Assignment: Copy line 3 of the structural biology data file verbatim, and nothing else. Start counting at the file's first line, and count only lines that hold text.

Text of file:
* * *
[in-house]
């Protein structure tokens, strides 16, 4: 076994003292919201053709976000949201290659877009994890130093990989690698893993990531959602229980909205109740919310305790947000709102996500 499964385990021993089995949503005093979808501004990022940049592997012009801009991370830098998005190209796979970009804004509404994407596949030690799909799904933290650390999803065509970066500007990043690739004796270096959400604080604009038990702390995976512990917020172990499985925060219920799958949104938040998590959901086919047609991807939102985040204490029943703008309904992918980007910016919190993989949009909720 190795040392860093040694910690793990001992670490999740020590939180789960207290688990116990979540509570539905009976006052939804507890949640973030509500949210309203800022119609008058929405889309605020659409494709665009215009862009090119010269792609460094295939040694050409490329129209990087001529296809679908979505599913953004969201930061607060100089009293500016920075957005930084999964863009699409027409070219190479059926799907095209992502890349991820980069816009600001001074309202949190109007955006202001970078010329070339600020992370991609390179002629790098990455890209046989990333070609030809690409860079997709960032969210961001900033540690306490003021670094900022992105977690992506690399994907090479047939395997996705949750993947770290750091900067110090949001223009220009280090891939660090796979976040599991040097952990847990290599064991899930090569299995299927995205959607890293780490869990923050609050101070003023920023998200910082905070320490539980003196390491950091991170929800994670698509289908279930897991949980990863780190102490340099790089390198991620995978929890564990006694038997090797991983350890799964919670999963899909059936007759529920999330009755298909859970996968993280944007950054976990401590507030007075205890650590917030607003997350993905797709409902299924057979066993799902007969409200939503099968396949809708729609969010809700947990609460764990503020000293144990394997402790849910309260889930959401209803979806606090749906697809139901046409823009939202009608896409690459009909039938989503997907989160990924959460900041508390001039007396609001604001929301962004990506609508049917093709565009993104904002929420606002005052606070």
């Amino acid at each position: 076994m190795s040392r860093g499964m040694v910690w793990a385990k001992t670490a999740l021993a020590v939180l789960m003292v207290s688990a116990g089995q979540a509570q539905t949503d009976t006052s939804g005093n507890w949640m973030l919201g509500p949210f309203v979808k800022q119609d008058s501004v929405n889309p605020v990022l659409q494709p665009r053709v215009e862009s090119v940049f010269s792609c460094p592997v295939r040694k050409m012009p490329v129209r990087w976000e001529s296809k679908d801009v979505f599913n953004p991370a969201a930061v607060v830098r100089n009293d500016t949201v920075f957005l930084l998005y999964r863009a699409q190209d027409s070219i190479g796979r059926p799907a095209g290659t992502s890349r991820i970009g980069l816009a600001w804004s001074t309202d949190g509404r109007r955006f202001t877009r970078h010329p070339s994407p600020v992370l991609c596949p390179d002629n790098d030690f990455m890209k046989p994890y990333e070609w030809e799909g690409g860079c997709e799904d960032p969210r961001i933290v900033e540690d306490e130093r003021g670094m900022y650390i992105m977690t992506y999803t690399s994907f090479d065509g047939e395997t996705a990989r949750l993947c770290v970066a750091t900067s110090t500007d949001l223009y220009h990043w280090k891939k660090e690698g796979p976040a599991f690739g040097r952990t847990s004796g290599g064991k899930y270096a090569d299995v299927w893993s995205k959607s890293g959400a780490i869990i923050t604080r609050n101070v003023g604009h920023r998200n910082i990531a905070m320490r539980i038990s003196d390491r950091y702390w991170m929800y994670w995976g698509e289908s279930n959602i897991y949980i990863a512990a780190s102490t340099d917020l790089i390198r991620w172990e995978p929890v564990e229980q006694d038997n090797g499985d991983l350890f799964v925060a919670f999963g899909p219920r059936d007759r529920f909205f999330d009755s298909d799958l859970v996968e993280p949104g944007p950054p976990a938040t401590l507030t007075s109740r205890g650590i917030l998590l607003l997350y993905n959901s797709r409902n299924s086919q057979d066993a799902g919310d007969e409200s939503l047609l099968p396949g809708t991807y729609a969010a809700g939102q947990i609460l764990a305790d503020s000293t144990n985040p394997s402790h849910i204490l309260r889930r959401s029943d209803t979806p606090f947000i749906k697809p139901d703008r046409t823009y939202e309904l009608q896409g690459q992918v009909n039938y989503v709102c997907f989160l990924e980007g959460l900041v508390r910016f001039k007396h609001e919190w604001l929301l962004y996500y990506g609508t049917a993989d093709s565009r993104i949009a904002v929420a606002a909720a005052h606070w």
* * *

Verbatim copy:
């Amino acid at each position: 076994m190795s040392r860093g499964m040694v910690w793990a385990k001992t670490a999740l021993a020590v939180l789960m003292v207290s688990a116990g089995q979540a509570q539905t949503d009976t006052s939804g005093n507890w949640m973030l919201g509500p949210f309203v979808k800022q119609d008058s501004v929405n889309p605020v990022l659409q494709p665009r053709v215009e862009s090119v940049f010269s792609c460094p592997v295939r040694k050409m012009p490329v129209r990087w976000e001529s296809k679908d801009v979505f599913n953004p991370a969201a930061v607060v830098r100089n009293d500016t949201v920075f957005l930084l998005y999964r863009a699409q190209d027409s070219i190479g796979r059926p799907a095209g290659t992502s890349r991820i970009g980069l816009a600001w804004s001074t309202d949190g509404r109007r955006f202001t877009r970078h010329p070339s994407p600020v992370l991609c596949p390179d002629n790098d030690f990455m890209k046989p994890y990333e070609w030809e799909g690409g860079c997709e799904d960032p969210r961001i933290v900033e540690d306490e130093r003021g670094m900022y650390i992105m977690t992506y999803t690399s994907f090479d065509g047939e395997t996705a990989r949750l993947c770290v970066a750091t900067s110090t500007d949001l223009y220009h990043w280090k891939k660090e690698g796979p976040a599991f690739g040097r952990t847990s004796g290599g064991k899930y270096a090569d299995v299927w893993s995205k959607s890293g959400a780490i869990i923050t604080r609050n101070v003023g604009h920023r998200n910082i990531a905070m320490r539980i038990s003196d390491r950091y702390w991170m929800y994670w995976g698509e289908s279930n959602i897991y949980i990863a512990a780190s102490t340099d917020l790089i390198r991620w172990e995978p929890v564990e229980q006694d038997n090797g499985d991983l350890f799964v925060a919670f999963g899909p219920r059936d007759r529920f909205f999330d009755s298909d799958l859970v996968e993280p949104g944007p950054p976990a938040t401590l507030t007075s109740r205890g650590i917030l998590l607003l997350y993905n959901s797709r409902n299924s086919q057979d066993a799902g919310d007969e409200s939503l047609l099968p396949g809708t991807y729609a969010a809700g939102q947990i609460l764990a305790d503020s000293t144990n985040p394997s402790h849910i204490l309260r889930r959401s029943d209803t979806p606090f947000i749906k697809p139901d703008r046409t823009y939202e309904l009608q896409g690459q992918v009909n039938y989503v709102c997907f989160l990924e980007g959460l900041v508390r910016f001039k007396h609001e919190w604001l929301l962004y996500y990506g609508t049917a993989d093709s565009r993104i949009a904002v929420a606002a909720a005052h606070w």